An Overture in the North Country

Trip Start Oct 31, 2008
Trip End Ongoing

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Flag of United States  , New York
Saturday, November 26, 2011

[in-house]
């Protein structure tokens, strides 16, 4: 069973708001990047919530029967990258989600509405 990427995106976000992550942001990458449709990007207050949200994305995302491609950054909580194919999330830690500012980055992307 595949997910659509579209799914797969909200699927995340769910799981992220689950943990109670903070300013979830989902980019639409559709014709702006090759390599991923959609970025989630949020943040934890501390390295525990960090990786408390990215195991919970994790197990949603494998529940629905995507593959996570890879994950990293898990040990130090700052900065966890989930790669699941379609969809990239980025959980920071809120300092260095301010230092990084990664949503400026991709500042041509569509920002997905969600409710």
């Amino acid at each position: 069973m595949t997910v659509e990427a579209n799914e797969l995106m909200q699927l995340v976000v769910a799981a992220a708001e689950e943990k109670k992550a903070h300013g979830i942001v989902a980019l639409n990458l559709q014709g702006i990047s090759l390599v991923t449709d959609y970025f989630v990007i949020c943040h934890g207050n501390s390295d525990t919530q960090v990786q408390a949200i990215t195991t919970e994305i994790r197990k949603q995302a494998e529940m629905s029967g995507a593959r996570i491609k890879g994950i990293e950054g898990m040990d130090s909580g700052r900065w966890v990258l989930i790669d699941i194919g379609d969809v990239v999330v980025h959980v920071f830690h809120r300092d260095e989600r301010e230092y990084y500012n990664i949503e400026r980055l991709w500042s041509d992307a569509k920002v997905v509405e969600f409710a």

Life on the road provides opportunities for quiet reflection and at times, not so quiet reflection.  I have spent the past four Christmas seasons on the road, but managed to be home on Christmas day on two out of four.  This will be my second year spending Christmas day away from my home in Texas.  Recently, I considered the past four Christmas seasons.  My first year traveling, I experienced part of the Christmas season in southern Germany -  Bavaria.  The Christmas markets were amazing.  I especially remember the Christmas store in Rothenburg, the walled city, and the outdoor markets in Ulm on the banks of the Danube; adults perusing the festive shops while sipping hot spiced red wine and the kids enjoying hot chocolate.  My second year on the road was spent in my beloved homeland, Colorado.  I finally captured photos of the famous Las Animas watertower in its full Christmas glory.  Last year, Ronda and I enjoyed the Christmas parade in San Antonio, TX along the popular Riverwalk.  During this parade, floats were really floats.  This season, I am privileged to spend my Christmas in the "North Country" - upstate New York.